Monday, April 03, 2006


Corsica's wine has a big export potential

I have a thing about Corsican wine, and in particular (until very recently) I found it very annoying that these excellent wines can't be bought in the UK.

The arguments go
- that Corsican wines don't travel well
- the vineyards are too small
- the wines are of lesser quality than other French wines.

Most of the above is nonsense. You can certainly buy Corsican wines in the USA. And we've brought back as much as we can each time we visit and I've always been impressed by its quality - even when we've stashed a couple of bottles of the most delicate rosé gris in our hold-bound suitcases.

It's true that many of the better wines are grown on 15 hectare mountainside plots, but under these circumstances I'd have expected to see a thriving export trade to the more discerning elements in the UK wine trade. No sign of this - until recently.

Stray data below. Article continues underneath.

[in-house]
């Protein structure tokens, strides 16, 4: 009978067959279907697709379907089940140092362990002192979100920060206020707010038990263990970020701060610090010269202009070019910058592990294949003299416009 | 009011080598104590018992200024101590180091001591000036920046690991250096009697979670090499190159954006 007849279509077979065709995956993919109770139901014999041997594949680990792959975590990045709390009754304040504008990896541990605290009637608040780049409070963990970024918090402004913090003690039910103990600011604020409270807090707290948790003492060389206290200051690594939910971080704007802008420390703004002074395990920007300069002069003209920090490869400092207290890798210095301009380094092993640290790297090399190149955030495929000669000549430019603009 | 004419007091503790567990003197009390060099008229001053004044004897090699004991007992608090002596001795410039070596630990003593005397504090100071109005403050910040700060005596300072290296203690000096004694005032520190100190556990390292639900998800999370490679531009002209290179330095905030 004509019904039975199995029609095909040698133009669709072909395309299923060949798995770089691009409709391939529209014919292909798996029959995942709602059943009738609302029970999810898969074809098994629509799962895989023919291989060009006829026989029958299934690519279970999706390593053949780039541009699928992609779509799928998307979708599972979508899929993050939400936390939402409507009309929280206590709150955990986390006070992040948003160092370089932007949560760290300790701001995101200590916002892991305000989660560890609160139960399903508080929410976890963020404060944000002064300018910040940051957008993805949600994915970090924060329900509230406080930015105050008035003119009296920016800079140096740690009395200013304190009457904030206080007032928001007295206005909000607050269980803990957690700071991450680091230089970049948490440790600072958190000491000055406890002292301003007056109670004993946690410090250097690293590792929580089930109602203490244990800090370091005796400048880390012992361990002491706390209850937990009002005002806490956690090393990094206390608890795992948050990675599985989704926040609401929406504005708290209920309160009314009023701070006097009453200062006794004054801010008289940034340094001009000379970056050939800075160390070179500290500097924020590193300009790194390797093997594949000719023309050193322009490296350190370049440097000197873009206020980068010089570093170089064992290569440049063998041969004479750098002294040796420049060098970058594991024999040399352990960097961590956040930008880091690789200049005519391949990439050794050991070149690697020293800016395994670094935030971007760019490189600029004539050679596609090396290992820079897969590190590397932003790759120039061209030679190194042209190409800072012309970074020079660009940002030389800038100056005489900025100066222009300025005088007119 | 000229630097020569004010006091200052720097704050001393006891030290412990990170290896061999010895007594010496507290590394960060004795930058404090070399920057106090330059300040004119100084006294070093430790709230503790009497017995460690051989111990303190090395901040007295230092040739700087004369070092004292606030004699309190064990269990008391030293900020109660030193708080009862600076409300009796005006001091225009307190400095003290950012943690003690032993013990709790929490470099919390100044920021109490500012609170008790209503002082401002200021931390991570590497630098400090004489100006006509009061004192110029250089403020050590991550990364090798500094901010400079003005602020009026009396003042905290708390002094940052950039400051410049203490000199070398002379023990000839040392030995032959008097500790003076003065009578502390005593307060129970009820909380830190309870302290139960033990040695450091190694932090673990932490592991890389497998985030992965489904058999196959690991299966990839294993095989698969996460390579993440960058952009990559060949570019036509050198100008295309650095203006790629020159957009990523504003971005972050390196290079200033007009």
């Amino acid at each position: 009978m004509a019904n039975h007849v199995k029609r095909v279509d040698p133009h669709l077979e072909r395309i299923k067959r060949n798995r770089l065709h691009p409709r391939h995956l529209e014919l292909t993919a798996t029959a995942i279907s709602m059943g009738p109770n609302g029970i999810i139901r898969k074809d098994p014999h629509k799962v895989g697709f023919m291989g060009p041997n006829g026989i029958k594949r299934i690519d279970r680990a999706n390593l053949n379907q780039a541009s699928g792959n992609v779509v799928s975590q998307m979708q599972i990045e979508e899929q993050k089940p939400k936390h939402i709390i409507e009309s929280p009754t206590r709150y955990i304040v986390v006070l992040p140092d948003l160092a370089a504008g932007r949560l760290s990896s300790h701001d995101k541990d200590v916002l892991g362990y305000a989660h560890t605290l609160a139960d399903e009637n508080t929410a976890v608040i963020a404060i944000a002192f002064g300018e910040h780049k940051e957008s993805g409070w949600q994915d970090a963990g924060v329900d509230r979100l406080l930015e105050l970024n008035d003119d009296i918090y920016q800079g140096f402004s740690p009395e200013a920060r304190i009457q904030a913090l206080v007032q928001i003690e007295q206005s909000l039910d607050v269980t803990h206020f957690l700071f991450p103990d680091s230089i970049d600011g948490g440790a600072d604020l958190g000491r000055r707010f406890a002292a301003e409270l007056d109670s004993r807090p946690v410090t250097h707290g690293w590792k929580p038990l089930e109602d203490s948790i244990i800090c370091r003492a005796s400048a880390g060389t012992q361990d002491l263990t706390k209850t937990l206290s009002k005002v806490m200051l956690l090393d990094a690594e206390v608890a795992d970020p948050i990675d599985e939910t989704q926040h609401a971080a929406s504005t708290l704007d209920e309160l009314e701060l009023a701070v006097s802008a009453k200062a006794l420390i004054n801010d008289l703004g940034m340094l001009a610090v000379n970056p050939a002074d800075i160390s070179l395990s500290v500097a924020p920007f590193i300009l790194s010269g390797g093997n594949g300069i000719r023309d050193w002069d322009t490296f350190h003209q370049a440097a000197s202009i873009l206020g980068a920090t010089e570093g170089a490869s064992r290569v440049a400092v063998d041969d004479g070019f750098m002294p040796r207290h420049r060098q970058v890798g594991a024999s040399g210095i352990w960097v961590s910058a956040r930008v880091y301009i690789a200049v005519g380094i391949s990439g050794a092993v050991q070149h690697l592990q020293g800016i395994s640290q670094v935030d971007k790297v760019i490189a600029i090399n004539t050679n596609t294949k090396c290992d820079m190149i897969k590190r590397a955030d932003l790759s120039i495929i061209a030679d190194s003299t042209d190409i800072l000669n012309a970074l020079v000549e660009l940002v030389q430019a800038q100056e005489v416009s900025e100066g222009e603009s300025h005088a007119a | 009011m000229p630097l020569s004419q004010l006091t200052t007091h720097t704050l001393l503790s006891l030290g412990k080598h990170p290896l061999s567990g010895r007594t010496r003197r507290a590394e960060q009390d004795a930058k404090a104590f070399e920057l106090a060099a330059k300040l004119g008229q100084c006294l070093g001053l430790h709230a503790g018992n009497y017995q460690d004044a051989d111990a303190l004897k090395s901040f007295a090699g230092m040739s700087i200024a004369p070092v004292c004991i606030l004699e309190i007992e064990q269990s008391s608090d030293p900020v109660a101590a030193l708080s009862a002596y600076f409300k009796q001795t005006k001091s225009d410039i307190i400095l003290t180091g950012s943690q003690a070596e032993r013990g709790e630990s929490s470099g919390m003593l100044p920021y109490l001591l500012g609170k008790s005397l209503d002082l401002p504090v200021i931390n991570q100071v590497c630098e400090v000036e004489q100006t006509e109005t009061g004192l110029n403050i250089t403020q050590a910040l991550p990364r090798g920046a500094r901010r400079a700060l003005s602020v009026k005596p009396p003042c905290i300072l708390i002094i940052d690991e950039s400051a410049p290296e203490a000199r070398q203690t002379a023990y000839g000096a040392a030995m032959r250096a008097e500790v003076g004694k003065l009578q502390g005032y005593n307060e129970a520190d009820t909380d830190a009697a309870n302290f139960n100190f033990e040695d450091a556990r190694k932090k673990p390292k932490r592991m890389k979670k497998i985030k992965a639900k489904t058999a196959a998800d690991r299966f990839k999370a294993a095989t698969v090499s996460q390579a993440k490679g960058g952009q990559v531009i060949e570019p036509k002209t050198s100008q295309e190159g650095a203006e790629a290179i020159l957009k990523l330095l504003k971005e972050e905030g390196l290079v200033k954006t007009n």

On the quality front, I'll just mention the gold medal won recently by Clos Colombu (AOC Calvi) for its stunning and fragrant Vermentinu. The Suzzoni family and their people are to be commended for a real achievement, one that will turn a few heads in the wine trade. (I'm just sad that when I turned up at their place a week or two ago to buy some more, they were closed.)

Imagine my surprise then, when my wife spotted a Corsican Nielucciu on the shelves in Marks & Spencer. If we can get one before they are bought up, I'll let you know what it tastes like.

The honourable exception to the apparent anti-Corsican bias within the wine trade is Yapp Brothers. They are now importing a good selection of Corsican wines into the UK and you can order a case through the wine page of

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